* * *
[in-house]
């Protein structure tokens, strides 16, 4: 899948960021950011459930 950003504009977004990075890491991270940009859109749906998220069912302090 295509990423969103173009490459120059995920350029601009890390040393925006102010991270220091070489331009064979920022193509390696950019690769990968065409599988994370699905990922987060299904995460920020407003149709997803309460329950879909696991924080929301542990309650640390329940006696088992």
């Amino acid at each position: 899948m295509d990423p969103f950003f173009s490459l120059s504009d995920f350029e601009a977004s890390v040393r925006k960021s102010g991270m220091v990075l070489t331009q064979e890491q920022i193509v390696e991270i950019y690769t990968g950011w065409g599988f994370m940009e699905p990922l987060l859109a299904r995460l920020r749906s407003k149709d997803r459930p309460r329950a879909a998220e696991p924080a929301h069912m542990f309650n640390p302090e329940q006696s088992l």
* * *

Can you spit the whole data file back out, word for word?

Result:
[in-house]
């Protein structure tokens, strides 16, 4: 899948960021950011459930 950003504009977004990075890491991270940009859109749906998220069912302090 295509990423969103173009490459120059995920350029601009890390040393925006102010991270220091070489331009064979920022193509390696950019690769990968065409599988994370699905990922987060299904995460920020407003149709997803309460329950879909696991924080929301542990309650640390329940006696088992």
């Amino acid at each position: 899948m295509d990423p969103f950003f173009s490459l120059s504009d995920f350029e601009a977004s890390v040393r925006k960021s102010g991270m220091v990075l070489t331009q064979e890491q920022i193509v390696e991270i950019y690769t990968g950011w065409g599988f994370m940009e699905p990922l987060l859109a299904r995460l920020r749906s407003k149709d997803r459930p309460r329950a879909a998220e696991p924080a929301h069912m542990f309650n640390p302090e329940q006696s088992l």